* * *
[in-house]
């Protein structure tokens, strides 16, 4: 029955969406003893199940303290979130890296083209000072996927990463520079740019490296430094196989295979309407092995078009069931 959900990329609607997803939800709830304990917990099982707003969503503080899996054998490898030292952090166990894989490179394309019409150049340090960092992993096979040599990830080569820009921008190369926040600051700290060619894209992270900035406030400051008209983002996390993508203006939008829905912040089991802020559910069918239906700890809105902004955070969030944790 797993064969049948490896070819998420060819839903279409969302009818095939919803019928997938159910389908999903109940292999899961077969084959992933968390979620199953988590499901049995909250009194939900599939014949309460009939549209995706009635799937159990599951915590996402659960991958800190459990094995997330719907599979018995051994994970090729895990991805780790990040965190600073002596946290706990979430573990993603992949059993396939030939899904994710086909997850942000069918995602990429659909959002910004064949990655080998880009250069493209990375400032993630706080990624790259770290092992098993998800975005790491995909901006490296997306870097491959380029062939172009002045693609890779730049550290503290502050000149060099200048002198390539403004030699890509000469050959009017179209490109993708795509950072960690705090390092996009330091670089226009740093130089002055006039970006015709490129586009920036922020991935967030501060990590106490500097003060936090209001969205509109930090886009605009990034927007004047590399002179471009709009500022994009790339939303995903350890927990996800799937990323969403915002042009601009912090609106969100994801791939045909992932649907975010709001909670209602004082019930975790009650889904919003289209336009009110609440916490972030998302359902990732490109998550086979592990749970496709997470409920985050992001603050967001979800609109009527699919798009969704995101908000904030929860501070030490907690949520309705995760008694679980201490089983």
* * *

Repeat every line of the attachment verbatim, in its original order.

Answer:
[in-house]
């Protein structure tokens, strides 16, 4: 029955969406003893199940303290979130890296083209000072996927990463520079740019490296430094196989295979309407092995078009069931 959900990329609607997803939800709830304990917990099982707003969503503080899996054998490898030292952090166990894989490179394309019409150049340090960092992993096979040599990830080569820009921008190369926040600051700290060619894209992270900035406030400051008209983002996390993508203006939008829905912040089991802020559910069918239906700890809105902004955070969030944790 797993064969049948490896070819998420060819839903279409969302009818095939919803019928997938159910389908999903109940292999899961077969084959992933968390979620199953988590499901049995909250009194939900599939014949309460009939549209995706009635799937159990599951915590996402659960991958800190459990094995997330719907599979018995051994994970090729895990991805780790990040965190600073002596946290706990979430573990993603992949059993396939030939899904994710086909997850942000069918995602990429659909959002910004064949990655080998880009250069493209990375400032993630706080990624790259770290092992098993998800975005790491995909901006490296997306870097491959380029062939172009002045693609890779730049550290503290502050000149060099200048002198390539403004030699890509000469050959009017179209490109993708795509950072960690705090390092996009330091670089226009740093130089002055006039970006015709490129586009920036922020991935967030501060990590106490500097003060936090209001969205509109930090886009605009990034927007004047590399002179471009709009500022994009790339939303995903350890927990996800799937990323969403915002042009601009912090609106969100994801791939045909992932649907975010709001909670209602004082019930975790009650889904919003289209336009009110609440916490972030998302359902990732490109998550086979592990749970496709997470409920985050992001603050967001979800609109009527699919798009969704995101908000904030929860501070030490907690949520309705995760008694679980201490089983």